In part one of this post I covered the basic theory of operations and functionality of VXLAN (http://www.definethecloud.net/vxlan-deep-dive.) This post will dive deeper into how VXLAN operates on the network.
Let’s start with the basic concept that VXLAN is an encapsulation technique. Basically the Ethernet frame sent by a VXLAN connected device is encapsulated in an IP/UDP packet. The most important thing here is that it can be carried by any IP capable device. The only time added intelligence is required in a device is at the network bridges known as VXLAN Tunnel End-Points (VTEP) which perform the encapsulation/de-encapsulation. This is not to say that benefit can’t be gained by adding VXLAN functionality elsewhere, just that it’s not required.
Providing Ethernet Functionality on IP Networks:
As discussed in Part 1, the source and destination IP addresses used for VXLAN are the Source VTEP and destination VTEP. This means that the VTEP must know the destination VTEP in order to encapsulate the frame. One method for this would be a centralized controller/database. That being said VXLAN is implemented in a decentralized fashion, not requiring a controller. There are advantages and drawbacks to this. While utilizing a centralized controller would provide methods for address learning and sharing, it would also potentially increase latency, require large software driven mapping tables and add network management points. We will dig deeper into the current decentralized VXLAN deployment model.
VXLAN maintains backward compatibility with traditional Ethernet and therefore must maintain some key Ethernet capabilities. One of these is flooding (broadcast) and ‘Flood and Learn behavior.’ I cover some of this behavior here (http://www.definethecloud.net/data-center-101-local-area-network-switching) but the summary is that when a switch receives a frame for an unknown destination (MAC not in its table) it will flood the frame to all ports except the one on which it was received. Eventually the frame will get to the intended device and a reply will be sent by the device which will allow the switch to learn of the MACs location. When switches see source MACs that are not in their table they will ‘learn’ or add them.
VXLAN is encapsulating over IP and IP networks are typically designed for unicast traffic (one-to-one.) This means there is no inherent flood capability. In order to mimic flood and learn on an IP network VXLAN uses IP multi-cast. IP multi-cast provides a method for distributing a packet to a group. This IP multi-cast use can be a contentious point within VXLAN discussions because most networks aren’t designed for IP multi-cast, IP multi-cast support can be limited, and multi-cast itself can be complex dependent on implementation.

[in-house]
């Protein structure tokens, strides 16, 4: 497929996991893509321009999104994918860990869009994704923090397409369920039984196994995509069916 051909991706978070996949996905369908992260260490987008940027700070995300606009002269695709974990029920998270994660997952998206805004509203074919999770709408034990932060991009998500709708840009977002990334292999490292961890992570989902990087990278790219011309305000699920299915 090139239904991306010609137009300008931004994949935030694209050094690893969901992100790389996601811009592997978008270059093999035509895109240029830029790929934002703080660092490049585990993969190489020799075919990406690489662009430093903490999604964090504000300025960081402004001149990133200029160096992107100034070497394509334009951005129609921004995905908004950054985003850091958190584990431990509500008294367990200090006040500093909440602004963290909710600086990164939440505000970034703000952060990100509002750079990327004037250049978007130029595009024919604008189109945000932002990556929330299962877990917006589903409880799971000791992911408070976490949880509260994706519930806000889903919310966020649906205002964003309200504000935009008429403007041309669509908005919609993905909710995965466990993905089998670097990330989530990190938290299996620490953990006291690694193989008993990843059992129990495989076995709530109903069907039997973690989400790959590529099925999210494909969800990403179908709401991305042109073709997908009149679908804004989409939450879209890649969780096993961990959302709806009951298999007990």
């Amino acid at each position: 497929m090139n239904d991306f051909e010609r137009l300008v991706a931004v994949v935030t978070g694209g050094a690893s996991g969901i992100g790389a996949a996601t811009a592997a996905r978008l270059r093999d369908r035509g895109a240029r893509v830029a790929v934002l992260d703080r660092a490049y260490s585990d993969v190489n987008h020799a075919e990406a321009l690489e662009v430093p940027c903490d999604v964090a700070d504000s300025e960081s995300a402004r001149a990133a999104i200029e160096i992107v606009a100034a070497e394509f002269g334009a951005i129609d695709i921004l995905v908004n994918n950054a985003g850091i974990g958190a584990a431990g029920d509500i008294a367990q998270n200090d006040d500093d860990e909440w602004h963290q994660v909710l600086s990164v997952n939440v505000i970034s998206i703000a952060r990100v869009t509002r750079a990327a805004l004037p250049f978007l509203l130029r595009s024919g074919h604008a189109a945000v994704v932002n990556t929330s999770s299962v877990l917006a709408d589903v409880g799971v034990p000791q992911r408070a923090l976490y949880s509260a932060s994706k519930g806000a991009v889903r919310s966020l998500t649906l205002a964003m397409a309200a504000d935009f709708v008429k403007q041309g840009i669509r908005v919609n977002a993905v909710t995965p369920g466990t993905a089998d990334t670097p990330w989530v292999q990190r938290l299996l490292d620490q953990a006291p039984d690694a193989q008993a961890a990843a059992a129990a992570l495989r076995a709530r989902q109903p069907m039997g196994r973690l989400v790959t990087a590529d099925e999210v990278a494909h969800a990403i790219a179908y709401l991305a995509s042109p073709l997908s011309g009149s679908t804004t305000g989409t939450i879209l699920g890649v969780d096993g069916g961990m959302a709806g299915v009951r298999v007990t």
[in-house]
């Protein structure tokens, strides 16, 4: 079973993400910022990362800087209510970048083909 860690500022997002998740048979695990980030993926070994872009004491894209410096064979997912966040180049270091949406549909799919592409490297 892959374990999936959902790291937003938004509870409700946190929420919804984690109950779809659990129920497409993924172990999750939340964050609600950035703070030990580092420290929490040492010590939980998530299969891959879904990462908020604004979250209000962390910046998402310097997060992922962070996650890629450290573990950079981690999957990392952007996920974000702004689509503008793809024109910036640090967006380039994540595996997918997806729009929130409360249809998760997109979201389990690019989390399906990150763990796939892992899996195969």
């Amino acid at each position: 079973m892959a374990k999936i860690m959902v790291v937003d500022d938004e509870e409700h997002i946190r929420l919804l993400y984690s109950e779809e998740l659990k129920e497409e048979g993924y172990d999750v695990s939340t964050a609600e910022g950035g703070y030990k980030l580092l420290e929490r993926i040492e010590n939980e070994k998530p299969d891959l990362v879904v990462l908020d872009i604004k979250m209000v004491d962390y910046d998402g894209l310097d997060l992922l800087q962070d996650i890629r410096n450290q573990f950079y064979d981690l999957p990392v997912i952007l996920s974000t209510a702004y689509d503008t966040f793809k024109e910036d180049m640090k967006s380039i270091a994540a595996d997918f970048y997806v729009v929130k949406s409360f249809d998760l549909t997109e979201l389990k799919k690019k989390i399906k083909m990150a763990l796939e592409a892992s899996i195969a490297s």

Within VXLAN each VXLAN segment ID will be subscribed to a multi-cast group. Multiple VXLAN segments can subscribe to the same ID, this minimizes configuration but increases unneeded network traffic. When a device attaches to a VXLAN on a VTEP that was not previously in use, the VXLAN will join the IP multi-cast group assigned to that segment and start receiving messages.
In the diagram above we see the normal operation in which the destination MAC is known and the frame is encapsulated in IP using the source and destination VTEP address. The frame is encapsulated by the source VTEP, de-encapsulated at the destination VTEP and forwarded based on bridging rules from that point. In this operation only the destination VTEP will receive the frame (with the exception of any devices in the physical path, such as the core IP switch in this example.)
In the example above we see an unknown MAC address (the MAC to VTEP mapping does not exist in the table.) In this case the source VTEP encapsulates the original frame in an IP multi-cast packet with the destination IP of the associated multicast group. This frame will be delivered to all VTEPs participating in the group. VTEPs participating in the group will ideally only be VTEPs with connected devices attached to that VXLAN segment. Because multiple VXLAN segments can use the same IP multicast group this is not always the case. The VTEP with the connected device will de-encapsulate and forward normally, adding the mapping from the source VTEP if required. Any other VTEP that receives the packet can then learn the source VTEP/MAC mapping if required and discard it. This process will be the same for other traditionally flooded frames such as ARP, etc. The diagram below shows the logical topologies for both traffic types discussed.
As discussed in Part 1 VTEP functionality can be placed in a traditional Ethernet bridge. This is done by placing a logical VTEP construct within the bridge hardware/software. With this in place VXLANs can bridge between virtual and physical devices. This is necessary for physical server connectivity, as well as to add network services provided by physical appliances. Putting it all together the diagram below shows physical servers communicating with virtual servers in a VXLAN environment. The blue links are traditional IP links and the switch shown at the bottom is a standard L3 switch or router. All traffic on these links is encapsulated as IP/UDP and broken out by the VTEPs.
VXLAN provides backward compatibility with traditional VLANs by mimicking broadcast and multicast behavior through IP multicast groups. This functionality provides for decentralized learning by the VTEPs and negates the need for a VXLAN controller.